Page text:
A 11th or 12th century statue of a meditating Buddha with a perfectly posed mummy inside received a revelatory CT scan last September at the Meander Medical Center in Amersfoort, central Netherlands.
The statue arrived in the country as part of the Mummies exhibition at the Drents Museum in Assen, northeastern Netherlands. This was the first time the reliquary was allowed to leave China and it’s the only Chinese Buddhist mummy that has ever been made available for scientific research in the West.
The exhibition ran from May to August, after which the statue was taken to the medical center for CT scanning by Buddhist art expert Erik Brujin. Under the careful supervision of Brujin, radiologist Ben Heggelman ran the statue on its back through the CT scanner and took samples of bone tissue for DNA analysis. Gastrointestinal and liver disease specialist Raynald Vermeijden used an endoscope to sample material of an unknown nature from the mummy’s thoracic and abdominal cavities.
Several news stories have incorrectly described the mummy as a shocking discovery, but it was known to be inside the statue all along. Not to state the obvious, but that’s why it was sent to the Drents Museum in the first place as part of the Mummies exhibition. The research team did make one surprise find: the cavities where the organs once resided are stuffed with pieces of paper that have ancient Chinese characters written on them.
The mummy is believed to be that of the Master Liuquan of the Chinese Meditation School, or Ch’an (known as Zen in Japan) Buddhism. He died around 1100 A.D., which is the source of the date for the statue. The Drents Museum exhibited the statue as an example of self-mummification, a grueling, torturous, years-long process in which Buddhist monks gradually starved, dehydrated and poisoned themselves in the hope of attaining enlightenment and leaving an incorruptible corpse. It required an almost inconceivable degree of self-abnegation. For the first 1,000 days they ate only nuts and seeds gleaned from the area around the temple. The next 1,000 days the diet was whittled down to small portions of pine bark and roots until the end of the period when they began to drink a tea made from the sap of urushi tree. This sap is what lacquer is made of; it is toxic to humans. The tea induced the release of fluids and made the body unappetizing to insects and microorganisms that would otherwise be inclined feast on the corpse.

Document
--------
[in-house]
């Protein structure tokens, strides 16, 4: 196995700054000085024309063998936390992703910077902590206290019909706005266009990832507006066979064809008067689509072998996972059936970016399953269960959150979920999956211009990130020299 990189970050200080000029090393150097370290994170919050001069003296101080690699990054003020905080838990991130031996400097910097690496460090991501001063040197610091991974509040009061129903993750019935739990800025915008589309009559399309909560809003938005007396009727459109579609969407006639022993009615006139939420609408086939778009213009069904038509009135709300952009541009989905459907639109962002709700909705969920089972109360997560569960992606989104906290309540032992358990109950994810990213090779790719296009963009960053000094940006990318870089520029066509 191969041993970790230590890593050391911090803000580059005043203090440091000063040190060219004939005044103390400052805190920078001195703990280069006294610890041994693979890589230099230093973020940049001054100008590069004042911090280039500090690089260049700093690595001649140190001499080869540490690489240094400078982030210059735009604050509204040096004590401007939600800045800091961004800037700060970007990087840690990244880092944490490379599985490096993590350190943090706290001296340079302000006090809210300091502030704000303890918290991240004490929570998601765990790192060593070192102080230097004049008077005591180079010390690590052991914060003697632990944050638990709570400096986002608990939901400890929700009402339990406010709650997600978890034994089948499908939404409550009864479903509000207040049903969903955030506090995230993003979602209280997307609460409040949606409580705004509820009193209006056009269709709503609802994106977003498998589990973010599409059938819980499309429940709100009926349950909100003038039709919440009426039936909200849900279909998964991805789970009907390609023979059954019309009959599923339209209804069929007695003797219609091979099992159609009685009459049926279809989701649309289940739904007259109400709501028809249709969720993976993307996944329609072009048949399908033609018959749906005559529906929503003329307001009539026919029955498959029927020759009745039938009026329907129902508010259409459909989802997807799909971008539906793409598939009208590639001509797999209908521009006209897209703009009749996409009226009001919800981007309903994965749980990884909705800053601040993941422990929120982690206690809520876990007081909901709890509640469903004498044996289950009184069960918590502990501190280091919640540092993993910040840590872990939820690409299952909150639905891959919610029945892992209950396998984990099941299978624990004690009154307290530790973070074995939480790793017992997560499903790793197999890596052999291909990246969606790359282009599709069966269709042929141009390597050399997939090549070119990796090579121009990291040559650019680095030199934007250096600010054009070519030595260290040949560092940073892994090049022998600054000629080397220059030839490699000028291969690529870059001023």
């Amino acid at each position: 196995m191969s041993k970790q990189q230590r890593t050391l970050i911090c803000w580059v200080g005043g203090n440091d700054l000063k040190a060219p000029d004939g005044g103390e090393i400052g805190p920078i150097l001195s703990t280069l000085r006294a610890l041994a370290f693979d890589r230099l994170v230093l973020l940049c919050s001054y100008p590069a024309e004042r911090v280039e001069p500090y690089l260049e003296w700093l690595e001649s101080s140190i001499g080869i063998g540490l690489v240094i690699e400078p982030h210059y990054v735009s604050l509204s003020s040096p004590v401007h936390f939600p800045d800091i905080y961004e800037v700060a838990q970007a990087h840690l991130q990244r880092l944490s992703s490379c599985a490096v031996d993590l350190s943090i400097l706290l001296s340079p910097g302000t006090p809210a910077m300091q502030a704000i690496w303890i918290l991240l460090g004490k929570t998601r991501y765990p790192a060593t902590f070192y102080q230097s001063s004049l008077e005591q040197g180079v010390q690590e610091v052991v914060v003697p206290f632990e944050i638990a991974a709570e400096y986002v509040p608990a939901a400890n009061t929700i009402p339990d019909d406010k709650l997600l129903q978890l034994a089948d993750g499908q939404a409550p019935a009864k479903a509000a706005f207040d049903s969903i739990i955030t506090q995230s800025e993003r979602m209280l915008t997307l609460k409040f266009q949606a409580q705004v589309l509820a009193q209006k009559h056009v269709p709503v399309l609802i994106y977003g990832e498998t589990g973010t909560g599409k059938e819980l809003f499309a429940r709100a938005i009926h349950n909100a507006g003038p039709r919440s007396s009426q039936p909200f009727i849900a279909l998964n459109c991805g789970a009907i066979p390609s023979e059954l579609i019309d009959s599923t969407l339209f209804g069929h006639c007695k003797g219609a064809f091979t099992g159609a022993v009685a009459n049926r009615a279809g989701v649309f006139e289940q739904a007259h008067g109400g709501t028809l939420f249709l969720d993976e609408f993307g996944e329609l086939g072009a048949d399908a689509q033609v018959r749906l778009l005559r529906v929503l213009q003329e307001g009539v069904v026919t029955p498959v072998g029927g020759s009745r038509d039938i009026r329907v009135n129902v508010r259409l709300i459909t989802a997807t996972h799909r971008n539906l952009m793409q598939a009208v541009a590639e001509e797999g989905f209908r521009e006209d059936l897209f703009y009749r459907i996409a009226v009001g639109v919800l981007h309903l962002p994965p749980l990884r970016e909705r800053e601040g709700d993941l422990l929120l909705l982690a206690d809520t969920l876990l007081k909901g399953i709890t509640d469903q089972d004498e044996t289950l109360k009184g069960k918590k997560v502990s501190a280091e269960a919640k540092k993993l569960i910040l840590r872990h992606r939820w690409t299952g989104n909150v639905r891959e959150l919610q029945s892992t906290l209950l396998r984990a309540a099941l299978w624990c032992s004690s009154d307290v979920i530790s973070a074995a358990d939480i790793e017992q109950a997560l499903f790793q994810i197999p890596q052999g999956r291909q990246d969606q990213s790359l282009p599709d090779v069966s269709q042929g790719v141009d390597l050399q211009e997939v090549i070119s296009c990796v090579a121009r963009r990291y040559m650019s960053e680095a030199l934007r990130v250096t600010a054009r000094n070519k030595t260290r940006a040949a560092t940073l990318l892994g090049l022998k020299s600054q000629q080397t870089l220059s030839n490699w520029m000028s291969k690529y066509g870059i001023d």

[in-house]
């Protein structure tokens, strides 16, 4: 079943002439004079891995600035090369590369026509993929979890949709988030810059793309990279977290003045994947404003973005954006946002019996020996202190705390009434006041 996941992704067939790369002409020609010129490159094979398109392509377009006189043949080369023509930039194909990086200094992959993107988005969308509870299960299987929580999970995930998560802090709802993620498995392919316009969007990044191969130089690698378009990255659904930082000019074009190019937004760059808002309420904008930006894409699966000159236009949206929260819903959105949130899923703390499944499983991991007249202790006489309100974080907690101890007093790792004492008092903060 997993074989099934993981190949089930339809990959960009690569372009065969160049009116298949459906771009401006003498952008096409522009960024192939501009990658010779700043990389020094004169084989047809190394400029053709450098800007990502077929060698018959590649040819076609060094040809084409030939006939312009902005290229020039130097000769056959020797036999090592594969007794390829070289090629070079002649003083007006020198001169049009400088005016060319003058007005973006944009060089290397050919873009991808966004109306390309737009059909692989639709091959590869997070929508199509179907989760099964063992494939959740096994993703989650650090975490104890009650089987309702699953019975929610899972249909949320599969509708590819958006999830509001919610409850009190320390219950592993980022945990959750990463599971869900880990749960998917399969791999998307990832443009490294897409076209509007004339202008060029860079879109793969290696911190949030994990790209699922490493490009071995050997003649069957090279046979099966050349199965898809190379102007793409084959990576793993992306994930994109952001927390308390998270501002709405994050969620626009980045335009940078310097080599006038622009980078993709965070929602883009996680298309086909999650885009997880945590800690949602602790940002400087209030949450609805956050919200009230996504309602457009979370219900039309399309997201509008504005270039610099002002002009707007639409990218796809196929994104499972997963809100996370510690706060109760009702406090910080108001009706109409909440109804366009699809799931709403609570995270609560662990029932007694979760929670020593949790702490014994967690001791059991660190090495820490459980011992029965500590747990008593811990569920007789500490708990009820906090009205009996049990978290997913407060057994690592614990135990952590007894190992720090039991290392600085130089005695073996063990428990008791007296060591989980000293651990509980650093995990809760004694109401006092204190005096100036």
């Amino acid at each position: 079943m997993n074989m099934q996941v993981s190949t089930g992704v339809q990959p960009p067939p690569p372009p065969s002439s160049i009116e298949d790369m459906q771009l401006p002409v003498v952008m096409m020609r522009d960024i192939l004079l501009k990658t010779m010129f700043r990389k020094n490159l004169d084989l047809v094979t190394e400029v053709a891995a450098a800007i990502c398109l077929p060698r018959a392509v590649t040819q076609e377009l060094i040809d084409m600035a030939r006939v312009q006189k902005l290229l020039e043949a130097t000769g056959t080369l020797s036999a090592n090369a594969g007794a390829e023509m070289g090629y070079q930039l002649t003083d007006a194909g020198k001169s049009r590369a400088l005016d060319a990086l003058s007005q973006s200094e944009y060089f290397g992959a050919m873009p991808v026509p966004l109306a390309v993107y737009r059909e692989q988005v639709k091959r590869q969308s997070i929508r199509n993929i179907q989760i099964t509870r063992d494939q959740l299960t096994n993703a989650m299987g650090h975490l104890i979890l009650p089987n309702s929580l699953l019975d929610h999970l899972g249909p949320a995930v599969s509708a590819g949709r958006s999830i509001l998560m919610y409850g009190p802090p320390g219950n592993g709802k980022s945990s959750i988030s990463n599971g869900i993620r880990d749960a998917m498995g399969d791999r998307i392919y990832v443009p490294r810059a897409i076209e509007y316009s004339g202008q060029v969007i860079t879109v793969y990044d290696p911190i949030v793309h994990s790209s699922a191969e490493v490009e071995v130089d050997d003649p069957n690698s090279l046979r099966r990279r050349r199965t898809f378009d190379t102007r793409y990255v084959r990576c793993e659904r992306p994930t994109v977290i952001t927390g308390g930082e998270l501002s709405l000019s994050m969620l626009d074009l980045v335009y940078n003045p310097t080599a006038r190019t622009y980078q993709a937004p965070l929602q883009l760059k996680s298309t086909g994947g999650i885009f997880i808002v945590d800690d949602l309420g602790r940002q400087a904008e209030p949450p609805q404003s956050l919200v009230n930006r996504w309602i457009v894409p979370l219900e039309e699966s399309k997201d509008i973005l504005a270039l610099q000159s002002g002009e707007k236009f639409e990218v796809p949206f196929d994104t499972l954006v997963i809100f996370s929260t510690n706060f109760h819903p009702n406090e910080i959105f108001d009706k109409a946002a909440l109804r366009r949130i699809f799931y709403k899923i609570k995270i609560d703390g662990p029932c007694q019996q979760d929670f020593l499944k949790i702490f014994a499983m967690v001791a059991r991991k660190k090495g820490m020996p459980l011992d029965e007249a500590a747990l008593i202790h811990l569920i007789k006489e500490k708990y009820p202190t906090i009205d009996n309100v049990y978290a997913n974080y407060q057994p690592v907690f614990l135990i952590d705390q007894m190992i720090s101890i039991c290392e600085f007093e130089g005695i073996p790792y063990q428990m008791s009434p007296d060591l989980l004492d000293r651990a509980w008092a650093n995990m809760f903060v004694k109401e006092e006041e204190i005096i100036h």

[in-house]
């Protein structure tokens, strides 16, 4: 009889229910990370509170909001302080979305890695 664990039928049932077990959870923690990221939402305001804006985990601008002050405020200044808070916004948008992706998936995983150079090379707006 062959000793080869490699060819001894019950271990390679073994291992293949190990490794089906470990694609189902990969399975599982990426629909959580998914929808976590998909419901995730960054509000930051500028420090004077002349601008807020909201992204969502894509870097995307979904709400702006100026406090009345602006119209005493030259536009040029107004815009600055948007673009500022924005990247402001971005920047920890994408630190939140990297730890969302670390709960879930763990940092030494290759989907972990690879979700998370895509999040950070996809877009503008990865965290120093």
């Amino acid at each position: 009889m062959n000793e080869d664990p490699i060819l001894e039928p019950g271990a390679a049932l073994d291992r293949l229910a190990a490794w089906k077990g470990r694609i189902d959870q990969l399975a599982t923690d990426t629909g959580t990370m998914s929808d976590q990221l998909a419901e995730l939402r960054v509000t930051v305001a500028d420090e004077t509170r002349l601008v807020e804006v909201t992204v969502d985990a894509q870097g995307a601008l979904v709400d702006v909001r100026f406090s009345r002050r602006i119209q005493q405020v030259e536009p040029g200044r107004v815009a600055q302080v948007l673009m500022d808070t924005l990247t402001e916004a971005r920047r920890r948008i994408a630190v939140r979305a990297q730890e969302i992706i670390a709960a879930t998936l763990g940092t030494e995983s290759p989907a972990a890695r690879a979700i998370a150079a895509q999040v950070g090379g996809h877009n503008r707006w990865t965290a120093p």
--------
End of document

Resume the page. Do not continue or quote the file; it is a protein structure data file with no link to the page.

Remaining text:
With no body fat or fluids left and poison in his tissues, the monk would then be walled alive in a room that gave him just enough space to sit lotus style. A tube let air into the tight space and the monk would ring a bell to let people know he was still alive. When the bell stopped ringing, the tube was removed and the space sealed for another three years. When the 1,000 days were up, the tomb would be opened to see if the body was in fact mummified. If it wasn’t, and most of them weren’t, it was buried with due respect for the unbelievable toughness and devotion of the priest who made the attempt. If it was, the deceased would no longer be considered dead but in a state of eternal meditation, removed from the cycle of Samsara. He was elevated to the rank of Buddha, his mummy dressed and decorated and placed on an altar.
The practice as described above was codified by Kuukai of Mount Koya, Japan, founder of the Shingon sect of Buddhism. He is thought to have learned it while studying esoteric Buddhist practices in the T’ang region of China. Most examples of self-mummification have been found in the Yamagata Prefecture in Japan, but there are instances in China and India as well. The thing is, there is no removal of organs in this procedure. If the mummy in the Buddha statue did indeed self-mummify, his organs must have been removed after death, and I can’t see how it could have been done three years later. There’s a different process at work in the Buddha statue mummy.
I hope the scan and tests will get some answers about how he died and was mummified. The results of the research will be published in a monograph at an unscheduled future date. The exhibition is now in the Hungarian Natural History Museum where it will remain until May. After that it will travel to Luxembourg, Germany, Switzerland, Austria, and Sweden concluding in Wales in 2018.